Figure 3: b) Growth of the population of pupae with Wolbachia, respect to the adjustment rate (a) and the ovoposition rate (ϕ). Figure 3: c) Growth of the population of eggs without Wolbachia, respect to the adjustment rate (a) and the ovoposition rate (ϕ).
Figure 3: d) Growth of the population of eggs with Wolbachia, respect to the adjustment rate (a) and the ovoposition rate (ϕ). Figure 3: e) Growth of the population of larvae without Wolbachia, respect to the adjustment rate (a) and the ovoposition rate (ϕ).
Figure 3: f) Growth of the population of larvae with Wolbachia, respect to the adjustment rate (a) and the ovoposition rate (ϕ).

Figure 3: Growth of the population of eggs, larvae and pupae, with and without Wolbachia, with respect to the adjustment rate (a) and the ovoposition rate (ϕ).

Conclusion

Within the dynamic spread of the Aedes aegypti mosquito and transmission of Dengue, the water phase is of great importance. In fact, the most widely used strategies to control the spread of the mosquito are aimed at reducing the population of eggs, larvae and pupae (larvicides, insecticides, elimination of breeding sites). In recent years, strategies based on biological control have been implemented, in particular the replacement of wild mosquitoes by Wolbachia-infected mosquitoes is a strategy that is gaining ground among all biological control strategies. Although the method concentrates on the aerial phase of the mosquito, the aquatic phase involves the breeding of Wolbachia-contaminated eggs, larvae and pupae, which will later develop into contaminated adult mosquitoes. In this sense, the amount of contaminated mosquitoes that pass from the aquatic phase to the aerial phase contributes directly to the success of the strategy. The results of this work suggest that under certain conditions the breeding of Wolbachiacontaminated mosquitoes in the aquatic phase is very small compared to the breeding of wild mosquitoes. This may affect the success of the control strategy.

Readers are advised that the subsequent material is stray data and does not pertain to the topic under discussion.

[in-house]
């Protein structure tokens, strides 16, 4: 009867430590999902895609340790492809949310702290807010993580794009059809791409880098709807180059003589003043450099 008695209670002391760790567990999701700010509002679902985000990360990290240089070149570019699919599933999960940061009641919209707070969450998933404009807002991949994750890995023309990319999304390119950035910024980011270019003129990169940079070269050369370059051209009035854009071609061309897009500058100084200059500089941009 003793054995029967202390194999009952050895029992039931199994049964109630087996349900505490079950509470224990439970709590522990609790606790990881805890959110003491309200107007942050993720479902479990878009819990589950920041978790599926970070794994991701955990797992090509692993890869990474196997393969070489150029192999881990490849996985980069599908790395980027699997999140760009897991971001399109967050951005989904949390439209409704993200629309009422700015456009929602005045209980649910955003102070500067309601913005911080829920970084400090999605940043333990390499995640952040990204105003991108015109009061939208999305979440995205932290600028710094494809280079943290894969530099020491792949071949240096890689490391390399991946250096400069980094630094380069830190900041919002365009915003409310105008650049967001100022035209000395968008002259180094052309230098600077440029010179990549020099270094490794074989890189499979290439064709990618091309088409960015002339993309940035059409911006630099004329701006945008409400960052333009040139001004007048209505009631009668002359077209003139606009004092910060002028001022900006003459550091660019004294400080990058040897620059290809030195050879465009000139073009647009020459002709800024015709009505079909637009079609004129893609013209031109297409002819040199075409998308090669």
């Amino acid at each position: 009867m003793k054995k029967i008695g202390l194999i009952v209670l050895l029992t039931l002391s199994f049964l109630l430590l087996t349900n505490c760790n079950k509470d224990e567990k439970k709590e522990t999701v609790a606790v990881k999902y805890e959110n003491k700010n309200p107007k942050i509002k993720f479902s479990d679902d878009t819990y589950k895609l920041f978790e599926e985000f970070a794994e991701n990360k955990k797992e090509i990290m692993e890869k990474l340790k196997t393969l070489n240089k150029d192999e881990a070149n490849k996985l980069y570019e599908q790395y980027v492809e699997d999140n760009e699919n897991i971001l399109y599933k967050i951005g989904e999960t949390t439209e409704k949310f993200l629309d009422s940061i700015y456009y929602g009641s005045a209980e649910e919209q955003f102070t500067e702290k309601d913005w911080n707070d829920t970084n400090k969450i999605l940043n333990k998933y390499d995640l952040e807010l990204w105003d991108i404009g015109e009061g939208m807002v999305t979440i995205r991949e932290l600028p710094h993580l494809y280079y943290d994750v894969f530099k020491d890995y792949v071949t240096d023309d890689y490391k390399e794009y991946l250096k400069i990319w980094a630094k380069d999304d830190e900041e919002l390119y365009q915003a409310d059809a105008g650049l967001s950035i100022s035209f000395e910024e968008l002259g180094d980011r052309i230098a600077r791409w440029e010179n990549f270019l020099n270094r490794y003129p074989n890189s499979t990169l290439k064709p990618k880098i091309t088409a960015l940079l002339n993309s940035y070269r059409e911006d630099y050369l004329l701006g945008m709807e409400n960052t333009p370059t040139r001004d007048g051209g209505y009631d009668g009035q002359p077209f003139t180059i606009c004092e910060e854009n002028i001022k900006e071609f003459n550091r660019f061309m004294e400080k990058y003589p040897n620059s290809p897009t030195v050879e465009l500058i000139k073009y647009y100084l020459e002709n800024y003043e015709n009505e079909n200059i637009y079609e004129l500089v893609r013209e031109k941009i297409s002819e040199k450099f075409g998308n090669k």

Acknowledgements

E. Ibargüen-Mondragón thanks the support of Project N° 114-19/10/2017 (VIIS-UDENAR).